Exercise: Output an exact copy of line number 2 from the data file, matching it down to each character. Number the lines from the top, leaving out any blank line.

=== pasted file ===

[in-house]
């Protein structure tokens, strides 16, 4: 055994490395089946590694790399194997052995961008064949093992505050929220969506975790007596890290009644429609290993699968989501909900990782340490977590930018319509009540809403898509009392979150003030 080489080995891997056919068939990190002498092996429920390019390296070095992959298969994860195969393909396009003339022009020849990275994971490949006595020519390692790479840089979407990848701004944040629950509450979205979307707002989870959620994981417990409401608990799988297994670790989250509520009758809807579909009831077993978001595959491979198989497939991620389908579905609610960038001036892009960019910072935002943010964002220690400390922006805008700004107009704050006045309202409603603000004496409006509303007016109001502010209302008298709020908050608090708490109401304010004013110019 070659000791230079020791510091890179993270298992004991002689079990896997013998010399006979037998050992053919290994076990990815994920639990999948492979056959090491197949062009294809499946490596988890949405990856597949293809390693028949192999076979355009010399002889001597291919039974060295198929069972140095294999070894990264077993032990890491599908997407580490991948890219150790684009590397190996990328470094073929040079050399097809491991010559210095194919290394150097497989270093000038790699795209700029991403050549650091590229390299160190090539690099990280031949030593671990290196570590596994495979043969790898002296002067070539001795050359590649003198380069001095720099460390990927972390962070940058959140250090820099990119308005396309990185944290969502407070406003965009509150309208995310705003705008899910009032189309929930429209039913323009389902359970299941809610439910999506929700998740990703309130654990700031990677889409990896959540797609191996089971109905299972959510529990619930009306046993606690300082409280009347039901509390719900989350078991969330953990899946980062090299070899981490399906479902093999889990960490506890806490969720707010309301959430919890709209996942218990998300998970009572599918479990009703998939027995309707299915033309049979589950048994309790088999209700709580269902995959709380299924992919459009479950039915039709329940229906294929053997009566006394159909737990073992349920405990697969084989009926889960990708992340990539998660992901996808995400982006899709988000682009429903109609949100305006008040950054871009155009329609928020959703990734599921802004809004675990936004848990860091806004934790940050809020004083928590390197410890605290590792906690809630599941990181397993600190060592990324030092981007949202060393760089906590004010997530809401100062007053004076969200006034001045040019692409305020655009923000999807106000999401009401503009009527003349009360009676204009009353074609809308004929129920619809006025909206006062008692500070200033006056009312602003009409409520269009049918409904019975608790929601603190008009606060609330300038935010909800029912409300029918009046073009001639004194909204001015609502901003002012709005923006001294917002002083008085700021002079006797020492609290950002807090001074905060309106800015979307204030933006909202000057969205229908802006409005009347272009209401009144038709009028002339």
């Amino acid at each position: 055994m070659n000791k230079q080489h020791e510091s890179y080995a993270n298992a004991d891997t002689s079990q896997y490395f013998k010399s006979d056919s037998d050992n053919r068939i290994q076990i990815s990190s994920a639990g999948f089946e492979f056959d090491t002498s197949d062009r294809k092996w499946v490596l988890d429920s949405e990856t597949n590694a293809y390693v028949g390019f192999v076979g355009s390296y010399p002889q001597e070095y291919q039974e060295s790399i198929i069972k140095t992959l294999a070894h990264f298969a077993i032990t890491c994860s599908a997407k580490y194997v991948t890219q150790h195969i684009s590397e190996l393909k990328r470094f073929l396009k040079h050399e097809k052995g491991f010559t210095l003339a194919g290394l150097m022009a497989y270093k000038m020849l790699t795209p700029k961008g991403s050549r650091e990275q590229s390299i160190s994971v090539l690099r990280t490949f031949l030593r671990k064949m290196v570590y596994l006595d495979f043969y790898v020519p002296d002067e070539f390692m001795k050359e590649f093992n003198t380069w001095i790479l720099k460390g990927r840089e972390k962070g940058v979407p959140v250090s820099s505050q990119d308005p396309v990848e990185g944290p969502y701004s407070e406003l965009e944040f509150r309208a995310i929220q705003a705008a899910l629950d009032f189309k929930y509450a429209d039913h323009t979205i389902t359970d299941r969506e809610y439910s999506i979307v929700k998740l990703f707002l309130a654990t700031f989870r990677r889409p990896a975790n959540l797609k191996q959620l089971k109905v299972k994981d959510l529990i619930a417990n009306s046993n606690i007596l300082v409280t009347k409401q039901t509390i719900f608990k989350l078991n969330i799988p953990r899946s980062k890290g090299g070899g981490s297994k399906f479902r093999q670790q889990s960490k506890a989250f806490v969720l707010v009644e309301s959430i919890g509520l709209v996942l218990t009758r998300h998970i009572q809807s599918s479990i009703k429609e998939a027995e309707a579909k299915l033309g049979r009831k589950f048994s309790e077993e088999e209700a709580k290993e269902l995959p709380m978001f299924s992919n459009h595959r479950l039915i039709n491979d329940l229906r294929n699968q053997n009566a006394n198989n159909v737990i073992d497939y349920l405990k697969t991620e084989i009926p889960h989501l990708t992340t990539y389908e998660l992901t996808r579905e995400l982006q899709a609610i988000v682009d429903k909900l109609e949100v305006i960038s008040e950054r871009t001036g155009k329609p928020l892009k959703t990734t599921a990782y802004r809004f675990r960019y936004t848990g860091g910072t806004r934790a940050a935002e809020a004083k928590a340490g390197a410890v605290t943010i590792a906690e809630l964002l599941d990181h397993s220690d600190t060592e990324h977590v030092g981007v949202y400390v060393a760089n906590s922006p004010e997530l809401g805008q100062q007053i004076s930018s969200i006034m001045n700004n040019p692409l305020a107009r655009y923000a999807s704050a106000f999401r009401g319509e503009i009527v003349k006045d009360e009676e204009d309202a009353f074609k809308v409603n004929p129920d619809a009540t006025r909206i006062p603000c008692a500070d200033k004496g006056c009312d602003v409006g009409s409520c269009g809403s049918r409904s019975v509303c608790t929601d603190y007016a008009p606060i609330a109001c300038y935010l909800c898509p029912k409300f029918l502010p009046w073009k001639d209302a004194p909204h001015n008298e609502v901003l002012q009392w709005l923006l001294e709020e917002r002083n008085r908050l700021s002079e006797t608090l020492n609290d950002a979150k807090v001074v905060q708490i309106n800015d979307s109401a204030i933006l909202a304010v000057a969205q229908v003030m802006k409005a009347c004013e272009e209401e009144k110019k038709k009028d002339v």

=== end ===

């Protein structure tokens, strides 16, 4: 055994490395089946590694790399194997052995961008064949093992505050929220969506975790007596890290009644429609290993699968989501909900990782340490977590930018319509009540809403898509009392979150003030 080489080995891997056919068939990190002498092996429920390019390296070095992959298969994860195969393909396009003339022009020849990275994971490949006595020519390692790479840089979407990848701004944040629950509450979205979307707002989870959620994981417990409401608990799988297994670790989250509520009758809807579909009831077993978001595959491979198989497939991620389908579905609610960038001036892009960019910072935002943010964002220690400390922006805008700004107009704050006045309202409603603000004496409006509303007016109001502010209302008298709020908050608090708490109401304010004013110019 070659000791230079020791510091890179993270298992004991002689079990896997013998010399006979037998050992053919290994076990990815994920639990999948492979056959090491197949062009294809499946490596988890949405990856597949293809390693028949192999076979355009010399002889001597291919039974060295198929069972140095294999070894990264077993032990890491599908997407580490991948890219150790684009590397190996990328470094073929040079050399097809491991010559210095194919290394150097497989270093000038790699795209700029991403050549650091590229390299160190090539690099990280031949030593671990290196570590596994495979043969790898002296002067070539001795050359590649003198380069001095720099460390990927972390962070940058959140250090820099990119308005396309990185944290969502407070406003965009509150309208995310705003705008899910009032189309929930429209039913323009389902359970299941809610439910999506929700998740990703309130654990700031990677889409990896959540797609191996089971109905299972959510529990619930009306046993606690300082409280009347039901509390719900989350078991969330953990899946980062090299070899981490399906479902093999889990960490506890806490969720707010309301959430919890709209996942218990998300998970009572599918479990009703998939027995309707299915033309049979589950048994309790088999209700709580269902995959709380299924992919459009479950039915039709329940229906294929053997009566006394159909737990073992349920405990697969084989009926889960990708992340990539998660992901996808995400982006899709988000682009429903109609949100305006008040950054871009155009329609928020959703990734599921802004809004675990936004848990860091806004934790940050809020004083928590390197410890605290590792906690809630599941990181397993600190060592990324030092981007949202060393760089906590004010997530809401100062007053004076969200006034001045040019692409305020655009923000999807106000999401009401503009009527003349009360009676204009009353074609809308004929129920619809006025909206006062008692500070200033006056009312602003009409409520269009049918409904019975608790929601603190008009606060609330300038935010909800029912409300029918009046073009001639004194909204001015609502901003002012709005923006001294917002002083008085700021002079006797020492609290950002807090001074905060309106800015979307204030933006909202000057969205229908802006409005009347272009209401009144038709009028002339």